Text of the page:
19.11.06

Sweden, Tolerance, and the Dialogue between Cultures


I am personally against veil wearing for Muslim women who live in the West. But I am also against the degradation of the dress code in western society. Little girls dressed like their moms and mothers dressed like their teenage daughters. I am also against an official ban on the veil except in places where all religious signs are forbidden by law.

I contemplate some European countries' recent moves to ban the veil in the name of integration as being as much a provocation as the wearing of the veil is a sign of defiance of western culture from some Muslim women who live in the west.

I contemplate also the recent swedish stamp with two women wearing a veil and one other unveiled women with her child and the accompanying text :
''The pictures in the issue do not show the traditional view of a person’s interaction with pristine nature. Irina Gebuhr has instead chosen to highlight the relationships between the people depicted on the stamps. For example, a group of immigrant women who are talking with one another and looking out over a lake are shown on the picnic motif. At the stamp’s top corner an elk appears, which for many is the very symbol of Swedish nature. It depicts a meeting in nature, but also a dialogue between cultures.
Summer by the Lake are Irina Gebuhr’s first stamps. "I could never have imagined being given such an assignment, but as a person who works with images I have studied many stamps, looking at their colors and designs and wondering about the small format," says Irina. She adds, "There is a great difference between working on a well-defined stamp assignment and having artistic freedom in the studio. In the studio I have more freedom to let indistinct, irrational and mysterious emotions shine through and affect the creative process. Having said that, I cannot deny that some of this natural flow has also spilled over into the motifs for Summer by the Lake."

I can't imagine any other western country taking this courageous initiative. Yes, Tolerance requires courage, courage to let artists speak and positive emotions flow to connect us with others, courage to not delve into prejudice, confrontation and the demonisation of the other.

20 comments:

Behemoth101 said...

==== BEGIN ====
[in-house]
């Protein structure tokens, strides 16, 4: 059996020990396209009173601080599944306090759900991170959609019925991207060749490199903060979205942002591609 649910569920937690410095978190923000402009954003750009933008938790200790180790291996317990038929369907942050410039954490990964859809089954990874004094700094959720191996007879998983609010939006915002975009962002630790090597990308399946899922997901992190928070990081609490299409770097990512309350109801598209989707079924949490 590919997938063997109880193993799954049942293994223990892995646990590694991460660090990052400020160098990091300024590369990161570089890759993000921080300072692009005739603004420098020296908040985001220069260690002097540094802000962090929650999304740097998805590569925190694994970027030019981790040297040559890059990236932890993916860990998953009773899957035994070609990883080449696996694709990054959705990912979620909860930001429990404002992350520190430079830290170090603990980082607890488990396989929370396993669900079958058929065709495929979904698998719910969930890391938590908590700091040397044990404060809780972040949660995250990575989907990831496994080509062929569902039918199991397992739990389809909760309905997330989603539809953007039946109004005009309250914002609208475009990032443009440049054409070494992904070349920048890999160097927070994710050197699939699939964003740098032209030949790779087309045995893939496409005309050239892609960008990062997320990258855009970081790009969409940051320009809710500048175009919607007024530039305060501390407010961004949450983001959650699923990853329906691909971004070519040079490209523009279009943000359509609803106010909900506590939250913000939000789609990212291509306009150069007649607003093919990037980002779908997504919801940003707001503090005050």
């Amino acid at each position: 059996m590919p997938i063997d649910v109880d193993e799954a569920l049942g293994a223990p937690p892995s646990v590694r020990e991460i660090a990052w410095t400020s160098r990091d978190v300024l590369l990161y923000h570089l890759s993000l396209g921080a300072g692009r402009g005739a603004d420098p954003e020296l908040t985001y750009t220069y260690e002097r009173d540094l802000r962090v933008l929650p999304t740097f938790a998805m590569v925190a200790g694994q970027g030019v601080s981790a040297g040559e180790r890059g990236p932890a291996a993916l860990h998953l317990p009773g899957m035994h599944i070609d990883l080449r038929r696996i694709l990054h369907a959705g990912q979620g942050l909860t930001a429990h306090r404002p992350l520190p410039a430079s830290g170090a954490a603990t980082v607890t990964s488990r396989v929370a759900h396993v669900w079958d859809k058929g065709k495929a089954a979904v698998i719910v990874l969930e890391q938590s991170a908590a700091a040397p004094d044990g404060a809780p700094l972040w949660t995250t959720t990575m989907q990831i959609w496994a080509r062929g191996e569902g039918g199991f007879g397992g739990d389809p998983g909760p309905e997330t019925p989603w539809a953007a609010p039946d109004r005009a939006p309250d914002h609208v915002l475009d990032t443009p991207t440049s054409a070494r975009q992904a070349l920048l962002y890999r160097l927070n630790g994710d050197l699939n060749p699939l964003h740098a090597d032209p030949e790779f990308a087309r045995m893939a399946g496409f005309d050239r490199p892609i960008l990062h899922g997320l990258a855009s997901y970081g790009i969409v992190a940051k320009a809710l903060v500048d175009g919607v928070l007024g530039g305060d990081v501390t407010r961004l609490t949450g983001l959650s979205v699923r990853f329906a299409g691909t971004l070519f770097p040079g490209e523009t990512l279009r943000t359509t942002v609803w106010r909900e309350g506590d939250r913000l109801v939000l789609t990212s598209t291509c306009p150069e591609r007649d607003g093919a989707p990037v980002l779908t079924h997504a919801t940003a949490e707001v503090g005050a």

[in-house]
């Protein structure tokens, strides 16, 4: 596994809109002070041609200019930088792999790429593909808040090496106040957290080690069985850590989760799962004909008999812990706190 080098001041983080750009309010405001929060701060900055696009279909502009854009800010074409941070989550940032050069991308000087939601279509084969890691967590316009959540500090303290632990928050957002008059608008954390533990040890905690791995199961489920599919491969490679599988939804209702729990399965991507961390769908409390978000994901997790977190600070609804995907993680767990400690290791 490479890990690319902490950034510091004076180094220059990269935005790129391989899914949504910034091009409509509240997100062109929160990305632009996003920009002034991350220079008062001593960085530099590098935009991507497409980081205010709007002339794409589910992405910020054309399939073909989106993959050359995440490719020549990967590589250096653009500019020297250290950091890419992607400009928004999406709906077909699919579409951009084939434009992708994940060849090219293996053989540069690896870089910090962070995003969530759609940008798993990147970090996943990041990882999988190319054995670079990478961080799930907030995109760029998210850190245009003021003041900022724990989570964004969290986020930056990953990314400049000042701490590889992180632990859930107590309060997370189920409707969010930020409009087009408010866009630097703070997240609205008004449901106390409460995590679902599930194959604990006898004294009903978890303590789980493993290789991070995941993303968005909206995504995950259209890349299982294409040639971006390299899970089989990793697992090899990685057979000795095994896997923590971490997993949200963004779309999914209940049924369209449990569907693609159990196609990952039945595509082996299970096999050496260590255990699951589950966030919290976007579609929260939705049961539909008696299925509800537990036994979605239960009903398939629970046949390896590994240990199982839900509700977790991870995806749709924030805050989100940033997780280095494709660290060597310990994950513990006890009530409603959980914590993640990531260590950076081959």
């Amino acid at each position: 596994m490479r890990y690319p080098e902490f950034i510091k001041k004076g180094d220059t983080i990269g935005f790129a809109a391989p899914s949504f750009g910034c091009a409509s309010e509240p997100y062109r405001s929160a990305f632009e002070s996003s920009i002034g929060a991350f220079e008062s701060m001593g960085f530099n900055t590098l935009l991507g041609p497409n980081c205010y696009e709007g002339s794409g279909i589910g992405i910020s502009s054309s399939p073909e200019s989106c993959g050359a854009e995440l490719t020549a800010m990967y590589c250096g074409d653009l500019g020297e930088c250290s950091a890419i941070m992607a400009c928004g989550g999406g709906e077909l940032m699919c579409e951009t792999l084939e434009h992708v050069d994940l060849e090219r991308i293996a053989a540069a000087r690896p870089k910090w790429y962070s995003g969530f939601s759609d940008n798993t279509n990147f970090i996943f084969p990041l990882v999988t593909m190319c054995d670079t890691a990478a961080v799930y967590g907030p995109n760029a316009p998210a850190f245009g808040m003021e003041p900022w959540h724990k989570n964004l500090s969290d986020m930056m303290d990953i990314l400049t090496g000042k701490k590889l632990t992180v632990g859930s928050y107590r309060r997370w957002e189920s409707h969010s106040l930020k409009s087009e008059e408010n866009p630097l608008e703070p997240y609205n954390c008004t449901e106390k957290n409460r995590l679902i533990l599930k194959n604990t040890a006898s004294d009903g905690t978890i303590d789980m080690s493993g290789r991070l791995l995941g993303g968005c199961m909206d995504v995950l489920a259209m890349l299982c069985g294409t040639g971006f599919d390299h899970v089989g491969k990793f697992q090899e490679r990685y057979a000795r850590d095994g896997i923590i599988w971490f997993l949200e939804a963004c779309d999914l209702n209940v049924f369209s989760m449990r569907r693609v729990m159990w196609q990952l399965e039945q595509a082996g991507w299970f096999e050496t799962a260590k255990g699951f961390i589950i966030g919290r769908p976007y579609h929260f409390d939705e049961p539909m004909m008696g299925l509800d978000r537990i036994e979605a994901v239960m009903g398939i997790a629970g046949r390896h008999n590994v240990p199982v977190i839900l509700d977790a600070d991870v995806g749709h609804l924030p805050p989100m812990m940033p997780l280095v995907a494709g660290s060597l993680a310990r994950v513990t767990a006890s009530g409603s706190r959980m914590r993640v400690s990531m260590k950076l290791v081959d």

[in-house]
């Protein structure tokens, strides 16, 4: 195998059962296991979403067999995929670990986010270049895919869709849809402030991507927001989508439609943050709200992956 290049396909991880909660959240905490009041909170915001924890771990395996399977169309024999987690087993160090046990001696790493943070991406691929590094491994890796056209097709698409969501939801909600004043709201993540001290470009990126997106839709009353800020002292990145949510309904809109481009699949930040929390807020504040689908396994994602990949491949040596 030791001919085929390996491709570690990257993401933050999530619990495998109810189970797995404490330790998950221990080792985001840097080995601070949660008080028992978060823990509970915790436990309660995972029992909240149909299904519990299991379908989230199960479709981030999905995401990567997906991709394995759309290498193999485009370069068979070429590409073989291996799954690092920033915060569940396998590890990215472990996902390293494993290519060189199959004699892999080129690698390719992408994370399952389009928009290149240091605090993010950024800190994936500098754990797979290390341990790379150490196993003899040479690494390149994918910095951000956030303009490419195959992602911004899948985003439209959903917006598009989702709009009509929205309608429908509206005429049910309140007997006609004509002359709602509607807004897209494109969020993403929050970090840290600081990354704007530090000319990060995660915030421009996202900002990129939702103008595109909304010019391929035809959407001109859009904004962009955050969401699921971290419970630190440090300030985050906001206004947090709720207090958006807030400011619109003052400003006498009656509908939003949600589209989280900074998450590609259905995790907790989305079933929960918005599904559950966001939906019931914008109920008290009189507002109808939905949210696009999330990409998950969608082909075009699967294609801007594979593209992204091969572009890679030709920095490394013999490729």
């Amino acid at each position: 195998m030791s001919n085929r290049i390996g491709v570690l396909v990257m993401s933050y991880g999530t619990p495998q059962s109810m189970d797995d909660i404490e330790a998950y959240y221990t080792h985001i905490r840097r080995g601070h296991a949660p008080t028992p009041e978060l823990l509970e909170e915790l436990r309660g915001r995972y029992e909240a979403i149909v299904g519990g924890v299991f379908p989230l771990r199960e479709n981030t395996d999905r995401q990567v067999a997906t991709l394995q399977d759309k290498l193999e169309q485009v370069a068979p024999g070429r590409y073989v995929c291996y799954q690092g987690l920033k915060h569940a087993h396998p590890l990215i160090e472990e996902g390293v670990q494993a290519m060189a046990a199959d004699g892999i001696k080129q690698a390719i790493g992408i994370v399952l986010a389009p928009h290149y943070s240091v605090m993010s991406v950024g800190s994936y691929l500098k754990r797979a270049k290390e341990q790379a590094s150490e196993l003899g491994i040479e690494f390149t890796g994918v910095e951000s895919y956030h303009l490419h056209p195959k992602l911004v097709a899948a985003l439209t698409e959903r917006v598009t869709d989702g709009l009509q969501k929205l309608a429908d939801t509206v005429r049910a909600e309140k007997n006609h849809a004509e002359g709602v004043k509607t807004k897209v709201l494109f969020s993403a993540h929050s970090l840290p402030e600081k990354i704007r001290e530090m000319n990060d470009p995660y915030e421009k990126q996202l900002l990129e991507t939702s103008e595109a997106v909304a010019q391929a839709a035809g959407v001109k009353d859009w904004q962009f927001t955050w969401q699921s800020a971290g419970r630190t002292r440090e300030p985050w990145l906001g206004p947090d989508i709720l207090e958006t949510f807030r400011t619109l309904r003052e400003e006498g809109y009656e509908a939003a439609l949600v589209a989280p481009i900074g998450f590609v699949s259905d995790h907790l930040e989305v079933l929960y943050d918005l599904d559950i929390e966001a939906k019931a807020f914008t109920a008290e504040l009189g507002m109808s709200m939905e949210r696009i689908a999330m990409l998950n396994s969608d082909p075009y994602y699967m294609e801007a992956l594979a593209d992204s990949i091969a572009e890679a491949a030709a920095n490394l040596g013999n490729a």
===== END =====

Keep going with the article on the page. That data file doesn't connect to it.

Maybe I'm just restating the obvious here, but why oh why is the West, the producer of Britney Spears and Madonna and Beyonce superbowl half-time shows and other fashion catastrophes, SOOO concerned about what Muslim women are wearing?

Makes no sense to me. Fortunately, I think the U.S. has the brilliance as an anti-secularist society to resist these outrageous and bigoted impulses to ban veils.

naj said...

I fully agree.

naj said...

By the way, The Little Miss Sunshine is an interesting depiction of "western degradation of dresscode" and disorientation of the value system!

Behemoth101 said...

Haha Naj, that's one of my favorites. Also, because it features a Proust expert as a main character.

Behemoth101 said...

The Vatican weighs in on Muslim dress.

I am so disgusted right now I could just scream.

naj said...

Behem,
You know what? I think Vatican is very cunning to weigh in on Muslim's dress. Perhaps they are hoping for invokation of a discourse of "right to dress" based on the question that Sophia raised, "if we have the righ to limit Muslim's wear, then we have paved the way for limitting Britney Spere's outfit as well.

This is called killing two birds with one stone!

Somehow I can't help thinking about Foucault's history of sexuality ... perhaps we are entering into a new form of victorianessque bourgeoisie!
To me, to be dressed fully in a veil, and to be almost underssed like Britney speres are the two sides of the exact same coin: Sexuality on display!

Sophia said...

Behemoth,

You know , I am reluctant to discuss what occupies most of my time on this blog. But I can tell you I have studied extensively Thomas Kuhn. I can say that you have to read him as a sociologist and a historian of science but not as a philosopher. As a philosopher I disagree totally with him and his philosophy is based on descriptions, not on a profound analytical inquiry.

BTW, why the question on Kuhn ?

Behemoth101 said...

Your astute skepticism apparent in "Ideas are inventions, like tools." struck me as particularly Kuhn-ian.

I admire the French system of teaching la philosophie to its youth... I had to enroll in the International Baccalaureate programme in order to even get a taste of that in American public schools.